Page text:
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The real “enemy of the people”: our president

On Sept. 7, I was happily reading election results on my Twitter feed when I saw a clip from a press conference featuring the president blatantly disrespecting Jim Acosta, CNN’s Chief White House Correspondent. In this clip, Trump states that CNN should be ashamed of themselves and throws around the phrase “fake news.”

Let’s take a brief pause — it’s November 2018. It is time that we erase “fake news” from our vocabulary entirely. I have a professor that would say that I am contributing to the problem by giving the word fuel and power, but I am tired of being degraded, whether it be from a passerby asking me about “fake news” upon hearing that I’m a journalism student or from my brother, who knows his criticism of the media irritates me.  

Censorship of the media within the White House is not a new thing. Back when Watergate was the topic of discussion and people were trying to figure out whether or not Nixon was going to be impeached, Nixon banned the Washington Post from the White House. As a reminder, the public would not be informed about Watergate had it not been for the work of Bob Woodward and Carl Bernstein, two journalists that continued pushing, regardless of every door that was slammed in their face and every dead end that they reached.

I am proud of the work that I do and I am proud of my profession. I am lucky enough to be receiving an education in which I understand the value of ethics in writing, the importance of stating the facts and the courage to conduct some very uncomfortable interviews. I will not be discouraged by the rhetoric that our president uses and I will continue to work to speak the truth and report on what’s going on in the world.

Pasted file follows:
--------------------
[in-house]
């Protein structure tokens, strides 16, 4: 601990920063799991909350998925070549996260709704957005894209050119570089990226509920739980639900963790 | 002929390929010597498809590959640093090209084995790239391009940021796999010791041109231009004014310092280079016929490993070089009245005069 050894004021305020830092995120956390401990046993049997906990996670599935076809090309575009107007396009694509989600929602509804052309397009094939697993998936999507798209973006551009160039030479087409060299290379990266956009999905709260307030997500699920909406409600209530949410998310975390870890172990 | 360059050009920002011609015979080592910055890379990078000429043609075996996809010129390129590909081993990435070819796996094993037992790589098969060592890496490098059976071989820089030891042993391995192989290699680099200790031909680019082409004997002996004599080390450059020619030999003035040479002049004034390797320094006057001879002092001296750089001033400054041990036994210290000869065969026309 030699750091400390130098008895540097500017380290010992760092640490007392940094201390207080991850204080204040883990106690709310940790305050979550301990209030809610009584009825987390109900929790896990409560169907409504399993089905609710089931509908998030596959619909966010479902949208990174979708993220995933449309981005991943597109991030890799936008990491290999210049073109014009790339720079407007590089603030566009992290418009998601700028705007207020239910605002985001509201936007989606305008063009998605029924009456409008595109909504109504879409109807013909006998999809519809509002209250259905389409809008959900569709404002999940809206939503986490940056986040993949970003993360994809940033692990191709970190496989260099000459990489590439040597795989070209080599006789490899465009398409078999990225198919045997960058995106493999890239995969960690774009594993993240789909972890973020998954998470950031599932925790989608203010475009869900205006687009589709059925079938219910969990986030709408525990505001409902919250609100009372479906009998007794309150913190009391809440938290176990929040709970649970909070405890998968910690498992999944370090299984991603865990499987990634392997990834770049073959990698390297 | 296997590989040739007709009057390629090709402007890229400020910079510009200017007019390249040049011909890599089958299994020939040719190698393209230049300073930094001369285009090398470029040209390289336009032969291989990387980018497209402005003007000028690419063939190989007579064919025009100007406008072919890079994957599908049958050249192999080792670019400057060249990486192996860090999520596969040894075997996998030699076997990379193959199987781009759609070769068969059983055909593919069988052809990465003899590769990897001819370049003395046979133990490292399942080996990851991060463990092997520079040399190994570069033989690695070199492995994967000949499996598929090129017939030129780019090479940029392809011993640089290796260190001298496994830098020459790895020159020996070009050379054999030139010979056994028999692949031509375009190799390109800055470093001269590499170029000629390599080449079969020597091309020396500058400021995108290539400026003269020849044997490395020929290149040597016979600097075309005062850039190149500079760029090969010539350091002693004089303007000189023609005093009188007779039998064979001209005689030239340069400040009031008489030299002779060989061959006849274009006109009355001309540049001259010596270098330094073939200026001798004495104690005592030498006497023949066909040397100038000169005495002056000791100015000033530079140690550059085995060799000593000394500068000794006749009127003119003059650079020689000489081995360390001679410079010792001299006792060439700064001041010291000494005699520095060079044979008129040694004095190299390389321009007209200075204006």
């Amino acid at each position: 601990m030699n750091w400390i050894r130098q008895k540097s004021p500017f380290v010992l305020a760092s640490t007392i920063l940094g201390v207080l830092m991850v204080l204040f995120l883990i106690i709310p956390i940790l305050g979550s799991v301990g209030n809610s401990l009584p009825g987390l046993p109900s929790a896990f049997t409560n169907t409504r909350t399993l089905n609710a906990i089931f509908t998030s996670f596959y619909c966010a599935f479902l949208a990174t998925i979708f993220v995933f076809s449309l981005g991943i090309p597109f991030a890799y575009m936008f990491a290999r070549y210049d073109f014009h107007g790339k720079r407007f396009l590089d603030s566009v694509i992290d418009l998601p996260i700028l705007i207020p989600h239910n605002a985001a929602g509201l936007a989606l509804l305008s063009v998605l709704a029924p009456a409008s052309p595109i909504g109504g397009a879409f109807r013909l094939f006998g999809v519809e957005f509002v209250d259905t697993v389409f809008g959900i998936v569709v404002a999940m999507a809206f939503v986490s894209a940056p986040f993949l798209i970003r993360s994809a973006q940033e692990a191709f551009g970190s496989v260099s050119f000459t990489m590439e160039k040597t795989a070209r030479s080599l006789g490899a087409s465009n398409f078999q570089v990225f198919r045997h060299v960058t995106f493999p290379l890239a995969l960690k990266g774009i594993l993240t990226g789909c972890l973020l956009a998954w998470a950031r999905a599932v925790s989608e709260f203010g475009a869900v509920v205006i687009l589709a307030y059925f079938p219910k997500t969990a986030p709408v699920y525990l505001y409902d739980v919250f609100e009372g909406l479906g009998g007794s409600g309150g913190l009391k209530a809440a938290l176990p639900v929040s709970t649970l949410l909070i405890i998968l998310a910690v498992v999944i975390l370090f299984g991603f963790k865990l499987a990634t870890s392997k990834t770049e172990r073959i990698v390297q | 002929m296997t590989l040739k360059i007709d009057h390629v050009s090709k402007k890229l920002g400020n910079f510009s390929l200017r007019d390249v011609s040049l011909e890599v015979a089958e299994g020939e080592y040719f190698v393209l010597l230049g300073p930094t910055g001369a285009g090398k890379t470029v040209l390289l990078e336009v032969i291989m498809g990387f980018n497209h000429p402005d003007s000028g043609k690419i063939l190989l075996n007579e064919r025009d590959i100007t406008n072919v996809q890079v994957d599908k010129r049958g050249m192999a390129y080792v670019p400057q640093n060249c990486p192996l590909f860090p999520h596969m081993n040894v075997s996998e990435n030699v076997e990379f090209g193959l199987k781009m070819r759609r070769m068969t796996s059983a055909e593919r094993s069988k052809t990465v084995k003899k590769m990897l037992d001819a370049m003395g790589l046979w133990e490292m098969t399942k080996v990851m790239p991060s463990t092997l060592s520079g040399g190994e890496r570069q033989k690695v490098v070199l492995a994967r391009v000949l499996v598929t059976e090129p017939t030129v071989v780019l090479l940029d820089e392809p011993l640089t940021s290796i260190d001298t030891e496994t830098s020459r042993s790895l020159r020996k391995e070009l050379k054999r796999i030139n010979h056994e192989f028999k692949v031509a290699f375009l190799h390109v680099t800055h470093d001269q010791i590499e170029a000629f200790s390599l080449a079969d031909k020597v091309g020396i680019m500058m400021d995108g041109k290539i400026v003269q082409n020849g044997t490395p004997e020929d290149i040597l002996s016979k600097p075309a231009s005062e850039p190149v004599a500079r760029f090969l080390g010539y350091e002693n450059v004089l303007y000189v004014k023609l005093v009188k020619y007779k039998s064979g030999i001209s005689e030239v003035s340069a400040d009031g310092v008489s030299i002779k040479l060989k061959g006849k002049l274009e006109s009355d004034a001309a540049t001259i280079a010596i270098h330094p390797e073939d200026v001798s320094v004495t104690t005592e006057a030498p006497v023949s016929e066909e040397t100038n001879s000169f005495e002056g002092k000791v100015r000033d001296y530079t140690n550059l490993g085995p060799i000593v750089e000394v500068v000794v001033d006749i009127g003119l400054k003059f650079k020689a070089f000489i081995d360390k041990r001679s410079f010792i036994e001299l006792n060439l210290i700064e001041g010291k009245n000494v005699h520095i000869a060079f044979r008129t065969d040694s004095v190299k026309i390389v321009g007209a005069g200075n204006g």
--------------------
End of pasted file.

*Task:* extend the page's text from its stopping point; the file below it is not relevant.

Seeing the President disrespect a profession that he should work closely with is unsettling. Hours after the press conference where President Trump slandered the media, the White House pulled Acosta’s press access. If you watch the news clip, you will see Trump continue to insult Acosta while Acosta continues to ask him questions that the American people want answers to. This in itself is another way for Trump to censor the media; he does not like CNN, so he is trying to bar them from reporting the news.

As I continued to scroll through my Twitter feed, I found more and more videos from this same conference where he was interrupting the journalists promoting his own agenda and dodging questions in typical-Trump fashion. At one point he accused Yamiche Alcindor, a PBS White House correspondent, of asking a “racist question” when she asked Trump, who has previously called himself a nationalist, what he makes of the idea that the Republican party is seen as supporting a white-nationalist agenda due to Trump’s rhetoric.

If you watch the conference, you can see that each journalist remains calm and collected and continues to ask questions despite being insulted by the leader of our country. Even as White House interns tried to take the microphones away from them, the journalists remained strong, poised and confident. They were doing their jobs of trying to inform the people and were being shut down by the man responsible for providing the information. I look up to every one of these journalists; their bravery is inspiring to me as I grow and learn as a journalist. In order to survive the Trump administration with our sanity intact, we must continue to remind ourselves to stay informed and stay sharp. Journalists are not the enemy of the people, we are the heroes that make a democracy work.


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